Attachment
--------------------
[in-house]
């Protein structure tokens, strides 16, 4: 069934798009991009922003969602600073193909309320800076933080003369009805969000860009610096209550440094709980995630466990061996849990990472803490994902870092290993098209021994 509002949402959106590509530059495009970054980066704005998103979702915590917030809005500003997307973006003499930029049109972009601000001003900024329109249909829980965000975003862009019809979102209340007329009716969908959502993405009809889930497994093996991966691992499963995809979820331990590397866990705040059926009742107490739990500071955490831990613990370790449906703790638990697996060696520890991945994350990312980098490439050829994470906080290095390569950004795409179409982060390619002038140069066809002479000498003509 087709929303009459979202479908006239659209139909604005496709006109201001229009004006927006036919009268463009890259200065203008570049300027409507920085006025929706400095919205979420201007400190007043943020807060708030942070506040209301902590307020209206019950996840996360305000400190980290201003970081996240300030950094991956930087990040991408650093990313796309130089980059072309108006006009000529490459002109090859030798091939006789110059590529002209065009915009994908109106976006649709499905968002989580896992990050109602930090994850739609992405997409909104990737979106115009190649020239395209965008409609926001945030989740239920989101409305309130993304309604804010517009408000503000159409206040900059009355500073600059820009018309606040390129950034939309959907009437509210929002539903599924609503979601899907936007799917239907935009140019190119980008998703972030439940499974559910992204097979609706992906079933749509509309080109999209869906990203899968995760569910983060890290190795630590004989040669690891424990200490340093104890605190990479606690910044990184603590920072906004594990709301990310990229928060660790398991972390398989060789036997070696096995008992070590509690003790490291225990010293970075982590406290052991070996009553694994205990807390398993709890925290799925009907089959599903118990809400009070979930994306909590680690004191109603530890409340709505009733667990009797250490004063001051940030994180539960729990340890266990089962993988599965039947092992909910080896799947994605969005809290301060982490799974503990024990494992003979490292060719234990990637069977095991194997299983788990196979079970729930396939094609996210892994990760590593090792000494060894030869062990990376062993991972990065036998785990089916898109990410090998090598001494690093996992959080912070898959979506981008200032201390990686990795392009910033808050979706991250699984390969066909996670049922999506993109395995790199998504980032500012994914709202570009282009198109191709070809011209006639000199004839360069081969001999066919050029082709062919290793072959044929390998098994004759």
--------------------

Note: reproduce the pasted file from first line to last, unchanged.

[in-house]
């Protein structure tokens, strides 16, 4: 069934798009991009922003969602600073193909309320800076933080003369009805969000860009610096209550440094709980995630466990061996849990990472803490994902870092290993098209021994 509002949402959106590509530059495009970054980066704005998103979702915590917030809005500003997307973006003499930029049109972009601000001003900024329109249909829980965000975003862009019809979102209340007329009716969908959502993405009809889930497994093996991966691992499963995809979820331990590397866990705040059926009742107490739990500071955490831990613990370790449906703790638990697996060696520890991945994350990312980098490439050829994470906080290095390569950004795409179409982060390619002038140069066809002479000498003509 087709929303009459979202479908006239659209139909604005496709006109201001229009004006927006036919009268463009890259200065203008570049300027409507920085006025929706400095919205979420201007400190007043943020807060708030942070506040209301902590307020209206019950996840996360305000400190980290201003970081996240300030950094991956930087990040991408650093990313796309130089980059072309108006006009000529490459002109090859030798091939006789110059590529002209065009915009994908109106976006649709499905968002989580896992990050109602930090994850739609992405997409909104990737979106115009190649020239395209965008409609926001945030989740239920989101409305309130993304309604804010517009408000503000159409206040900059009355500073600059820009018309606040390129950034939309959907009437509210929002539903599924609503979601899907936007799917239907935009140019190119980008998703972030439940499974559910992204097979609706992906079933749509509309080109999209869906990203899968995760569910983060890290190795630590004989040669690891424990200490340093104890605190990479606690910044990184603590920072906004594990709301990310990229928060660790398991972390398989060789036997070696096995008992070590509690003790490291225990010293970075982590406290052991070996009553694994205990807390398993709890925290799925009907089959599903118990809400009070979930994306909590680690004191109603530890409340709505009733667990009797250490004063001051940030994180539960729990340890266990089962993988599965039947092992909910080896799947994605969005809290301060982490799974503990024990494992003979490292060719234990990637069977095991194997299983788990196979079970729930396939094609996210892994990760590593090792000494060894030869062990990376062993991972990065036998785990089916898109990410090998090598001494690093996992959080912070898959979506981008200032201390990686990795392009910033808050979706991250699984390969066909996670049922999506993109395995790199998504980032500012994914709202570009282009198109191709070809011209006639000199004839360069081969001999066919050029082709062919290793072959044929390998098994004759």